As India readies an underwater line, here’s a look at its various metro networks

Going far and wide.
Going far and wide.
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Thirty-five years after Kolkata, capital of the eastern Indian state of West Bengal, got the country’s first metro service in 1984, it is readying for another milestone: India’s first underwater metro.

The service is expected to commence next month and will run underneath Kolkata’s Hooghly river, Indian railway minister Piyush Goyal announced on Twitter on Aug. 8.

Sharing a video of the upcoming underwater train, the minister called the project an example of “excellent engineering.”

The underwater train will cover 16.6 km on the city’s East-West Metro project. The route includes 10.6 km of tunnels 520 metres long and about 30 metres deep. Travellers between Howrah and Mahakaran stations in Kolkata will be under the river for only about a minute as the metro train will run through the tunnel at a speed of 80 km per hour.

Tracking metro network

Over the years, India has gone big on its metro network in a bid to decongest crowded city roads and reduce pollution. The country now has 13 such rapid transit systems, covering 638.91 km with over 450 stations in key Indian cities such as Delhi, Mumbai, Hyderabad, and Chennai, among others.

Several others, like Agra and Pune, too, are building their own networks. Here’s a look at few of the existing metro networks:

Delhi Metro: The Delhi Metro Rail Corporation (DMRC) is credited with building and operating the country’s largest network of rapid transit (373 kms with 271 stations). DMRC opened its first corridor between Shahdara and Tis Hazari on Dec. 25, 2002.

Delhi Metro connects the capital with neighbouring cities such as Gurgaon, Faridabad, and Bahadurgarh in Haryana, and Noida and Ghaziabad in Uttar Pradesh. Operating 300 train sets of four, six, and eight coaches, it ferries an average of 4.7 million passengers daily.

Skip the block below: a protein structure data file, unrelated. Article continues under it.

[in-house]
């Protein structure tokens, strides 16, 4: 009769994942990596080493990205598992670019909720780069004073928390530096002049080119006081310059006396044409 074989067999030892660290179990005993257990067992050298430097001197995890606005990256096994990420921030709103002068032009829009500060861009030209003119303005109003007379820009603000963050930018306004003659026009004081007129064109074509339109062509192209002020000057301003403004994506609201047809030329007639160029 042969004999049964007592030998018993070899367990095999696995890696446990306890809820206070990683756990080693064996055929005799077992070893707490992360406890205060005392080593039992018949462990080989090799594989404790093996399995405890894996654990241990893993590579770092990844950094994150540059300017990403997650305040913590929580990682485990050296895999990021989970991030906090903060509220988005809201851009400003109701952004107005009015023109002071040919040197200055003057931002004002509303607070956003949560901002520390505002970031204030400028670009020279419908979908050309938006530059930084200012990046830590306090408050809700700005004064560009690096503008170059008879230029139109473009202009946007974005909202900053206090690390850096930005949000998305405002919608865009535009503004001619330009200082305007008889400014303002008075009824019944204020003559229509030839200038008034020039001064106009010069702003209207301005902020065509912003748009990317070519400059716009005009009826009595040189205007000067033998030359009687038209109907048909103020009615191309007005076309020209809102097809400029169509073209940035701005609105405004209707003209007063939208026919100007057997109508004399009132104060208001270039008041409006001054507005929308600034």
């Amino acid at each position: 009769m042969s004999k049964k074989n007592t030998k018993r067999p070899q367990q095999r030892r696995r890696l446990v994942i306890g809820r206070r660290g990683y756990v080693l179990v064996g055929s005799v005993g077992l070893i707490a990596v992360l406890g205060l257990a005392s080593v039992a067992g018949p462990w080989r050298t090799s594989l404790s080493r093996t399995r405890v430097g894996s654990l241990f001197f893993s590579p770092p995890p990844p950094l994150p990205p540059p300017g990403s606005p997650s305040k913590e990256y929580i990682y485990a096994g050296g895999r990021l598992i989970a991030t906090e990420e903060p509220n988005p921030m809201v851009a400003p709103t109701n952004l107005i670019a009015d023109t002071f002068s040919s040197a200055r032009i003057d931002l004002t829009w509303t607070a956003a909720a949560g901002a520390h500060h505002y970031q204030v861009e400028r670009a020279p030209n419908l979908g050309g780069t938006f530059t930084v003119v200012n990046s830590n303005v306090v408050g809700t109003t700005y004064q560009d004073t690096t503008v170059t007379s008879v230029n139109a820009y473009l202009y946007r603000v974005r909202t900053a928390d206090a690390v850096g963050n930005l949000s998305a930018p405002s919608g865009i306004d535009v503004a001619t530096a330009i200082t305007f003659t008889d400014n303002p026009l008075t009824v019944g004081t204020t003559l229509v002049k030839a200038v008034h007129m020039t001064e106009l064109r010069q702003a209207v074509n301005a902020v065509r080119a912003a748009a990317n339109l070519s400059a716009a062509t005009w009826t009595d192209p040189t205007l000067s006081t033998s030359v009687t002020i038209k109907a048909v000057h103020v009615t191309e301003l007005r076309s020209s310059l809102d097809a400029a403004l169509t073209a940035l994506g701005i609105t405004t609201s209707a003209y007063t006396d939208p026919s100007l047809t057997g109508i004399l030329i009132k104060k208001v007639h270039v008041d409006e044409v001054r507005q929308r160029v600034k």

DMRC has been certified by the UN as the world’s first such service to get carbon credits for reducing emissions.

Gurugram Metro: The Delhi Metro extends into Gurugram, the satellite town of neighbouring state Haryana. The Haryana government plans to extend metro connectivity further into the state. Gurugram also boasts of an elevated 12 km rapid metro connecting IT hubs within the city.

Mumbai Metro: Service began in India’s financial capital in June 2014, with an 11.4 km corridor connecting Versova, Andheri, and Ghatkopar. This was India’s first metro railway project implemented using the public-private partnership model by a consortium headed by Reliance Infra.

By 2022, Mumbai Metro plans to have a network of 200 km. The Mumbai Metropolitan Region Development Authority is working on four metro corridors. Once these are operational, Mumbai Metro is expected to ferry 9 million passengers daily.

Hyderabad Metro: Launched in November 2017 between Miyapur and Nagole, the first phase of the project covered 30 km. As of June 2019, Hyderabad Metro’s phase I operates a stretch of 56.5 km and 48 stations, out of the planned 71.16 km and 64 stations.

The company is struggling with low ridership due to high ticket prices and poor last-mile connectivity. Metro fares in the city are higher compared to the suburban train system that operates there.

The metro was expected to carry about 1.7 million passengers per day by 2017 and 2.2 million by 2024. As of April this year, it carried only 0.255 million passengers on average.

Bengaluru Metro: Christened Namma Metro, this network in India’s premier IT hub has the fourth-longest network in the country after Delhi, Hyderabad, and Chennai. It was launched in October 2011 and now covers 42 km, with an average daily ridership of 0.4 million passengers.

By 2024, the network is likely to expand to 170 km.

Kochi Metro: This service in the southern state of Kerala was launched in 2017. The 13 km stretch covering 11 stations was touted to be the longest first phase of a metro made operational in one go.

It has been built by DMRC and supervised by E Sreedharan, popularly known as India’s metro man for leading and launching metro in Delhi.

Kochi Metro was the first in the country to use communication-based train control technology to maximise frequencies and minimise errors. It also took the lead in employing transgender people at stations.

Lucknow Metro: Service began in 2017, covering a distance of 22.878 km with 21 stations. Lucknow Metro has an average ridership of 60,000 passengers a day over 331 trips.

Jaipur Metro: The capital city of the western state of Rajasthan got its own metro in June 2015. It’s the first metro in the country to run on a double-storey elevated road and metro track. Completed in a record time of four-and-a-half-years, the Jaipur Metro is touted to be one of the fastest metros to be built in the country.

Nagpur Metro: Metro services in Nagpur began in March this year. The city has a network of 13.5 km. The work is on to extend the network’s total length to 38 km. About 65% of the electricity used by Nagpur Metro will come from solar energy, making it the country’s greenest metro.

Correction: An earlier version of this story said that Lucknow Metro has an average ridership of 60 million passengers each day. It has an average of 60,000 passengers each day.